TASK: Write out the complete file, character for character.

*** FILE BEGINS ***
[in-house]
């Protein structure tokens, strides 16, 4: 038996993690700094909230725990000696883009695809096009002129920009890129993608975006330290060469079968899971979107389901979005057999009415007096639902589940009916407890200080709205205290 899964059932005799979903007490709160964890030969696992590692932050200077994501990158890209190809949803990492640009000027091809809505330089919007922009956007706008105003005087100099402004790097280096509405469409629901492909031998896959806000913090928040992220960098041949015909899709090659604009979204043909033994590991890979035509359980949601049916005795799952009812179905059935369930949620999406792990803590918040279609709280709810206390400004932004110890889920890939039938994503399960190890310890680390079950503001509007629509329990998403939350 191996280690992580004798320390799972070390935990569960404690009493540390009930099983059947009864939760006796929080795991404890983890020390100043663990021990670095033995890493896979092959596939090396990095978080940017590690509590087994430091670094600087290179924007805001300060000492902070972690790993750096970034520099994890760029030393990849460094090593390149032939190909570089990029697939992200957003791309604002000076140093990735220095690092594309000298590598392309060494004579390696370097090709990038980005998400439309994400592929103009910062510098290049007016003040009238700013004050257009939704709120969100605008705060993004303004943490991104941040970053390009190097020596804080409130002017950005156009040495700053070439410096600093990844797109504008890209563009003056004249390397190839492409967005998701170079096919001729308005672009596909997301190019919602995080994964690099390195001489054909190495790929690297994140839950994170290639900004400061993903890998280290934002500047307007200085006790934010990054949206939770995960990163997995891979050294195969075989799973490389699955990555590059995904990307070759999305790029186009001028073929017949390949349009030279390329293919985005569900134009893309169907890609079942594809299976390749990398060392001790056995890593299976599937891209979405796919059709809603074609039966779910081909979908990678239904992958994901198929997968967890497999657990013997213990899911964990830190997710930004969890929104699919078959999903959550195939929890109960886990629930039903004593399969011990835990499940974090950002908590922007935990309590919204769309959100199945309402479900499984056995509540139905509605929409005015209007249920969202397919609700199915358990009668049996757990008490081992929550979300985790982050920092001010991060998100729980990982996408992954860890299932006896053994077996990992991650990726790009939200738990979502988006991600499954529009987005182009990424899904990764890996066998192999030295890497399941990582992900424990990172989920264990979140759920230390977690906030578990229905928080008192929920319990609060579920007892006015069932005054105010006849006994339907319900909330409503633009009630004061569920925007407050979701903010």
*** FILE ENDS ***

[in-house]
């Protein structure tokens, strides 16, 4: 038996993690700094909230725990000696883009695809096009002129920009890129993608975006330290060469079968899971979107389901979005057999009415007096639902589940009916407890200080709205205290 899964059932005799979903007490709160964890030969696992590692932050200077994501990158890209190809949803990492640009000027091809809505330089919007922009956007706008105003005087100099402004790097280096509405469409629901492909031998896959806000913090928040992220960098041949015909899709090659604009979204043909033994590991890979035509359980949601049916005795799952009812179905059935369930949620999406792990803590918040279609709280709810206390400004932004110890889920890939039938994503399960190890310890680390079950503001509007629509329990998403939350 191996280690992580004798320390799972070390935990569960404690009493540390009930099983059947009864939760006796929080795991404890983890020390100043663990021990670095033995890493896979092959596939090396990095978080940017590690509590087994430091670094600087290179924007805001300060000492902070972690790993750096970034520099994890760029030393990849460094090593390149032939190909570089990029697939992200957003791309604002000076140093990735220095690092594309000298590598392309060494004579390696370097090709990038980005998400439309994400592929103009910062510098290049007016003040009238700013004050257009939704709120969100605008705060993004303004943490991104941040970053390009190097020596804080409130002017950005156009040495700053070439410096600093990844797109504008890209563009003056004249390397190839492409967005998701170079096919001729308005672009596909997301190019919602995080994964690099390195001489054909190495790929690297994140839950994170290639900004400061993903890998280290934002500047307007200085006790934010990054949206939770995960990163997995891979050294195969075989799973490389699955990555590059995904990307070759999305790029186009001028073929017949390949349009030279390329293919985005569900134009893309169907890609079942594809299976390749990398060392001790056995890593299976599937891209979405796919059709809603074609039966779910081909979908990678239904992958994901198929997968967890497999657990013997213990899911964990830190997710930004969890929104699919078959999903959550195939929890109960886990629930039903004593399969011990835990499940974090950002908590922007935990309590919204769309959100199945309402479900499984056995509540139905509605929409005015209007249920969202397919609700199915358990009668049996757990008490081992929550979300985790982050920092001010991060998100729980990982996408992954860890299932006896053994077996990992991650990726790009939200738990979502988006991600499954529009987005182009990424899904990764890996066998192999030295890497399941990582992900424990990172989920264990979140759920230390977690906030578990229905928080008192929920319990609060579920007892006015069932005054105010006849006994339907319900909330409503633009009630004061569920925007407050979701903010």